Efficient Message Passing Interface (MPI) for Parallel Computing on Clusters of Workstations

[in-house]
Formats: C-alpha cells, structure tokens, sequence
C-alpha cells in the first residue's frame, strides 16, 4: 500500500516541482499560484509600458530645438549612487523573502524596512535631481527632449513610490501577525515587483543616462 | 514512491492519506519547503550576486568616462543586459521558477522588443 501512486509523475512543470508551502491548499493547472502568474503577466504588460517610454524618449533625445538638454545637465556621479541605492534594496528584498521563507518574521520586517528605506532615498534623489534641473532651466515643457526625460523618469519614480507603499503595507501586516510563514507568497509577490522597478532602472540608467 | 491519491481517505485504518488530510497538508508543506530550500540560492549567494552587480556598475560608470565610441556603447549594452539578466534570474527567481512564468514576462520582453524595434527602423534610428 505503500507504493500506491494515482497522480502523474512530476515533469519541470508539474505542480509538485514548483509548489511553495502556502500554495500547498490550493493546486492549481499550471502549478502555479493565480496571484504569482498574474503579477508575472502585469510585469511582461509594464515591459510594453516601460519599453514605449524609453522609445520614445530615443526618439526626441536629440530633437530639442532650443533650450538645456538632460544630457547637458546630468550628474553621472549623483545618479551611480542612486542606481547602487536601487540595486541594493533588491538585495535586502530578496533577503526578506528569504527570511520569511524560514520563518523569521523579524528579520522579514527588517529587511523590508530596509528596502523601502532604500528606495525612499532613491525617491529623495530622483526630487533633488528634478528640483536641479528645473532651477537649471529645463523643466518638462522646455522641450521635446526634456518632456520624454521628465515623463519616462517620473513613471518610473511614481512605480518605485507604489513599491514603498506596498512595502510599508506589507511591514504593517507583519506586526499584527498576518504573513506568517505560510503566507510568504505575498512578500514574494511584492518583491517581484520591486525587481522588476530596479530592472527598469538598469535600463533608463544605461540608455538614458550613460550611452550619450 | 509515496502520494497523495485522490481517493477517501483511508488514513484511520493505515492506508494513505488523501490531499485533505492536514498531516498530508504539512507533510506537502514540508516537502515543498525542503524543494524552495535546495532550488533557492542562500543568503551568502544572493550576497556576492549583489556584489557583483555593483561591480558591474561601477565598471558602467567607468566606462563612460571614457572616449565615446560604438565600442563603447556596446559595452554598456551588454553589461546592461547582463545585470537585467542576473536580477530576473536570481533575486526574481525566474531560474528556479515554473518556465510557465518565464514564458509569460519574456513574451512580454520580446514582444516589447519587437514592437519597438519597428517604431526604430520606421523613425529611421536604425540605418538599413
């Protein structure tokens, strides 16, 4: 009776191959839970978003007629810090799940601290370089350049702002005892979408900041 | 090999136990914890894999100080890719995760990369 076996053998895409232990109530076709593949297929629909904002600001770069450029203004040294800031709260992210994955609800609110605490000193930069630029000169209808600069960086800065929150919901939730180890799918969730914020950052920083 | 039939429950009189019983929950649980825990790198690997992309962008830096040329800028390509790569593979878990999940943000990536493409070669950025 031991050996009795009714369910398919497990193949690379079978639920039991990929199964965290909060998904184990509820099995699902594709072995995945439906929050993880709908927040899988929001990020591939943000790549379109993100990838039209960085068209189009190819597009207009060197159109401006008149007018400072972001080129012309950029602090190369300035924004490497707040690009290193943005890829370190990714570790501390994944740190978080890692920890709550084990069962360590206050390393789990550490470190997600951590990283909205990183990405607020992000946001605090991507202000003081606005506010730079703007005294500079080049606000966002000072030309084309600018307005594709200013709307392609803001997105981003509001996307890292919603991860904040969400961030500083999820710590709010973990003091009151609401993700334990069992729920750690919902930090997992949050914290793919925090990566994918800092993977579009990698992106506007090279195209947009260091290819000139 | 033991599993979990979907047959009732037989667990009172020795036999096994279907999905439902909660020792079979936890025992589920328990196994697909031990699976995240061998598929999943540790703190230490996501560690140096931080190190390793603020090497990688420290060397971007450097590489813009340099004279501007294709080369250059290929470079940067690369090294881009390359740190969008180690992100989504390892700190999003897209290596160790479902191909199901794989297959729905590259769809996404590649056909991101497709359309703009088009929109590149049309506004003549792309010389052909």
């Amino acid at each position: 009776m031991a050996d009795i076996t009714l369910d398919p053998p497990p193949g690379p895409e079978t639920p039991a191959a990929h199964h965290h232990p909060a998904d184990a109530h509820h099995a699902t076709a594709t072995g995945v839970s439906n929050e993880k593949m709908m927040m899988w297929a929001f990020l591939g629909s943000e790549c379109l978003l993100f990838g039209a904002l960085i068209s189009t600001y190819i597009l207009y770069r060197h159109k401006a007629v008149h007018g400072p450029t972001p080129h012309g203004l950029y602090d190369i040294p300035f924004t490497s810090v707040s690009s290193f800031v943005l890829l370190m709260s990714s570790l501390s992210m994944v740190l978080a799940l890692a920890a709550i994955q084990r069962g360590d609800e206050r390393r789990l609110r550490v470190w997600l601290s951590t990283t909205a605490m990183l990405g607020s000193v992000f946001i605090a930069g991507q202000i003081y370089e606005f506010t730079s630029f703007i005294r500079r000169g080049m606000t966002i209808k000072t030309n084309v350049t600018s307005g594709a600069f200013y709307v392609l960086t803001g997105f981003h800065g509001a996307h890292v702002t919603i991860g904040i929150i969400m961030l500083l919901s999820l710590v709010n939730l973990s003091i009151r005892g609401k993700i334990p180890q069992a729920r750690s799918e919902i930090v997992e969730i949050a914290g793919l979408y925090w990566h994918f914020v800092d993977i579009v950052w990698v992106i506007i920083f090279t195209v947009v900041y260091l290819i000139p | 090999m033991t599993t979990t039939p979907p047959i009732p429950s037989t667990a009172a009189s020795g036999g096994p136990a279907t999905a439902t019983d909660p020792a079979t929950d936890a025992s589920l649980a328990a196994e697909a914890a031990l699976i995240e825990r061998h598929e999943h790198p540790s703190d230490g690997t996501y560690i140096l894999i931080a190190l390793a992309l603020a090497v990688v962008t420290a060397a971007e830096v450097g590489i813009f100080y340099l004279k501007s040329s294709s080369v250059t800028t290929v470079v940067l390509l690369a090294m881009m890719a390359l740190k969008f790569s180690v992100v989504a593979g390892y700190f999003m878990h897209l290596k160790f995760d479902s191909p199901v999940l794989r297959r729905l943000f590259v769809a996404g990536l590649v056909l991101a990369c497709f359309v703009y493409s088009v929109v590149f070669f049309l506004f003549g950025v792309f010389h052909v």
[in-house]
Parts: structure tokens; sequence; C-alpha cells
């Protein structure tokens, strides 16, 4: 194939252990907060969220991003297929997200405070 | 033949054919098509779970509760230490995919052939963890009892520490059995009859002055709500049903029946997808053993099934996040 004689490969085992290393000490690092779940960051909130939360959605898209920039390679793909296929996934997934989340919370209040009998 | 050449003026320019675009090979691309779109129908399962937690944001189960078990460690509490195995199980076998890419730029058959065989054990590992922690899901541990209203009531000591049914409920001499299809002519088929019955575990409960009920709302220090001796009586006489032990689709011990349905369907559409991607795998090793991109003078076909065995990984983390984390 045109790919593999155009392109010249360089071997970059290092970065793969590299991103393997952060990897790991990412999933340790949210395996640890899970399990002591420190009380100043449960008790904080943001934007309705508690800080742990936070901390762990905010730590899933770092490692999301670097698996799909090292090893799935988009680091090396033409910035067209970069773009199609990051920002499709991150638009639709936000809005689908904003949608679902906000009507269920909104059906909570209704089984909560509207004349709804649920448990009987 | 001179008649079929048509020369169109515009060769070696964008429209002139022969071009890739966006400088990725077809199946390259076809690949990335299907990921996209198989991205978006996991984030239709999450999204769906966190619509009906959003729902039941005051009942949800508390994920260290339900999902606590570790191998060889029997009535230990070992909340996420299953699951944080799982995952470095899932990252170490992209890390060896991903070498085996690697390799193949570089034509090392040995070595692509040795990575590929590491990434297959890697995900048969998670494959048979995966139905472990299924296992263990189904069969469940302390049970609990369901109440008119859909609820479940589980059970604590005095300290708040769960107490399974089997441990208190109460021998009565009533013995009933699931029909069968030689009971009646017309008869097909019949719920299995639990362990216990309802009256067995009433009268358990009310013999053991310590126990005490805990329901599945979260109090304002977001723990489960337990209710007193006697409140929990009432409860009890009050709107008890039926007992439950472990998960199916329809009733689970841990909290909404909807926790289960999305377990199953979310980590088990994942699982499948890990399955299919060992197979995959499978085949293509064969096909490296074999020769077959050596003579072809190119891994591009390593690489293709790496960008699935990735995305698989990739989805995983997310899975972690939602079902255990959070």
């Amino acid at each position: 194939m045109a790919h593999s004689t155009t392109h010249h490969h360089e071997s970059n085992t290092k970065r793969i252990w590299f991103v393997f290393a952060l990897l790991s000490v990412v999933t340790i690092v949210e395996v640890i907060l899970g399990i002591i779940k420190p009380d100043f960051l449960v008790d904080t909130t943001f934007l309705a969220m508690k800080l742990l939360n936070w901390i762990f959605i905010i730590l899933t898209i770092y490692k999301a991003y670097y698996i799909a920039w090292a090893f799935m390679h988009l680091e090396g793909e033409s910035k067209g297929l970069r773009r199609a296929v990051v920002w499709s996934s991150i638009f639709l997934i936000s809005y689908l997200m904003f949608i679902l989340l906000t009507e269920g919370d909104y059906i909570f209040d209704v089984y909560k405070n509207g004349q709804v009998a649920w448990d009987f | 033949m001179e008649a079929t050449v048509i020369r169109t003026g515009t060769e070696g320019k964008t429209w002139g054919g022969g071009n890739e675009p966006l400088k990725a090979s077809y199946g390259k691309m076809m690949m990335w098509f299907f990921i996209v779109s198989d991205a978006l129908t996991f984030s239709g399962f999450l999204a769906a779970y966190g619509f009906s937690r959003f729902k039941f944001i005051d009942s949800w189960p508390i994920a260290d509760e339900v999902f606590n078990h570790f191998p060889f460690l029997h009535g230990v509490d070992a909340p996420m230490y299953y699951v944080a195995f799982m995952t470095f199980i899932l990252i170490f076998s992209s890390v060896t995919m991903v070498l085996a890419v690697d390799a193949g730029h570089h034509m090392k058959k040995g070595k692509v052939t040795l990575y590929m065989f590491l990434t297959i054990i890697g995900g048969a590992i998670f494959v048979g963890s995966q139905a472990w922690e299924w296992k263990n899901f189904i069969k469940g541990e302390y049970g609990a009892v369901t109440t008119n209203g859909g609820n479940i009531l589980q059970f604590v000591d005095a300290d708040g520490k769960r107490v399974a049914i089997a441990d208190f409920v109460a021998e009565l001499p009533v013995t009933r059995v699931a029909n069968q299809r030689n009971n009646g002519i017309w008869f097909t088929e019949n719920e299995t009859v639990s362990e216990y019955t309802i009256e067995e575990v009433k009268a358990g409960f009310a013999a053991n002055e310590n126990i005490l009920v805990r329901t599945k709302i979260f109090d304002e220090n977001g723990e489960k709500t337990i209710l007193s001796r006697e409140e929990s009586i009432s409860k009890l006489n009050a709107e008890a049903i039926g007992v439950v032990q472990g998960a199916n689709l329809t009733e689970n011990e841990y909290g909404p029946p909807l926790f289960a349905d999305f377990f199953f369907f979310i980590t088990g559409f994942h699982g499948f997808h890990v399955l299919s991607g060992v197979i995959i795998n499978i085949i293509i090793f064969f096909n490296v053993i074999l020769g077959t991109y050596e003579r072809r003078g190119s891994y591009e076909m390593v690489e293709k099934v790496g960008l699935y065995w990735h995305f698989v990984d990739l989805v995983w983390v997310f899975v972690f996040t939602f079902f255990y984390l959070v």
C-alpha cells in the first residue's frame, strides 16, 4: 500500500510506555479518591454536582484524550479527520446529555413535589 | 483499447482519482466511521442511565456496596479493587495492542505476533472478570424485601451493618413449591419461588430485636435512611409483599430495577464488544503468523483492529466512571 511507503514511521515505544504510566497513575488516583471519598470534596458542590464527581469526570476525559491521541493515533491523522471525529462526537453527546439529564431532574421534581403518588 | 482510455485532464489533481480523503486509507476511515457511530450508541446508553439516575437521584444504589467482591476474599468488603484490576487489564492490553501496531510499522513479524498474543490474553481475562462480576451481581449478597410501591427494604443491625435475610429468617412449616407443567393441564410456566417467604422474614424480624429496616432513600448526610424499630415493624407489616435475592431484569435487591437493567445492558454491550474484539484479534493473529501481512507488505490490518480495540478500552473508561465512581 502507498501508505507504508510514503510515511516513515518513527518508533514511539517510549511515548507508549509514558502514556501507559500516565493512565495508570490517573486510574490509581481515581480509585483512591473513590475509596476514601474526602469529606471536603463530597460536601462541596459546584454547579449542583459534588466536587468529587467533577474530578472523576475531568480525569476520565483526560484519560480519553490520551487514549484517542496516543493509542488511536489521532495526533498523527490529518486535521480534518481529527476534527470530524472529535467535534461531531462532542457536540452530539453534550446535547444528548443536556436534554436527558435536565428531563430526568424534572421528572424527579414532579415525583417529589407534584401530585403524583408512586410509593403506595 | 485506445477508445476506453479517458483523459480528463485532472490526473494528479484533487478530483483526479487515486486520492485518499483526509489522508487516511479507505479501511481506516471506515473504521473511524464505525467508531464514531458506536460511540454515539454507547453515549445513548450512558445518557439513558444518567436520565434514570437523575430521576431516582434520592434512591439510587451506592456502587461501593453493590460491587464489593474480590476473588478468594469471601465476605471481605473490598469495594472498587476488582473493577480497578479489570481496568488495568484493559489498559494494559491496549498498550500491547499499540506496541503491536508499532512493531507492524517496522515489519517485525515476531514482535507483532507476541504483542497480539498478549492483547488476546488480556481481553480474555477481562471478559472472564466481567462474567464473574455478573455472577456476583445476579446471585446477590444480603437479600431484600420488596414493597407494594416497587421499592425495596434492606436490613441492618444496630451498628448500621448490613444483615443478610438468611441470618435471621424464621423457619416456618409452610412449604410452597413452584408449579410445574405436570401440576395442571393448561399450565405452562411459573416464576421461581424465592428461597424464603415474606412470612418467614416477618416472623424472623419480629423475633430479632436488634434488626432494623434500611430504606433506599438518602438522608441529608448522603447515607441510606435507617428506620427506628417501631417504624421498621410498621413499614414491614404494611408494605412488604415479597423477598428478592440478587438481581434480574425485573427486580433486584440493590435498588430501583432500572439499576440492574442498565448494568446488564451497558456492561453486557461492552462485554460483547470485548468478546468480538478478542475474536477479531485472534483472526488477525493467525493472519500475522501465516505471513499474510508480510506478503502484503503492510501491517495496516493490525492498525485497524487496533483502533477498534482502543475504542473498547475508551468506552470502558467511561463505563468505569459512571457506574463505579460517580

Parallel computing on clusters of workstations and personal computers has very high potential, since it leverages existing hardware and software. Parallel programming environments offer the user a convenient way to express parallel computation and communication. In fact, recently, a Message Passing Interface (MPI) has been proposed as an industrial standard for writing "portable" message-passing parallel programs. The communication part of MPI consists of the usual point-to-point communication as well as collective communication. However, existing implementations of programming environments for clusters are built on top of a point-to-point communication layer (send and receive) over local area networks (LANs) and, as a result, suffer from poor performance in the collective communication part. In this paper, we present an efficient design and implementation of the collective communication part in MPI that is optimized for clusters of workstations. Our system consists of two main components: the MPI-CCL layer that includes the collective communication functionality of MPI and a User-level Reliable Transport Protocol (URTP) that interfaces with the LAN Data-link layer and leverages the fact that the LAN is a broadcast medium. Our system is integrated with the operating system via an efficient kernel extension mechanism that we developed. The kernel extension significantly improves the performance of our implementation as it can handle part of the communication overhead without involving user space. We have implemented our system on a collection of IBM RS/6000 workstations con- nected via a lOMbit Ethernet LAN. Our performance measurements are taken from typical scientific programs that run in a parallel mode by means of the MPI. The hypothesis behind our design is that system's performance will be bounded by interactions between the kernel and user space rather than by the bandwidth delivered by the LAN Data-Link Layer. Our results indicate that the performance of our MPI Broadcast (on top of Ethernet) is about twice as fast as a recently published software implementation of broadcast on top of ATM.
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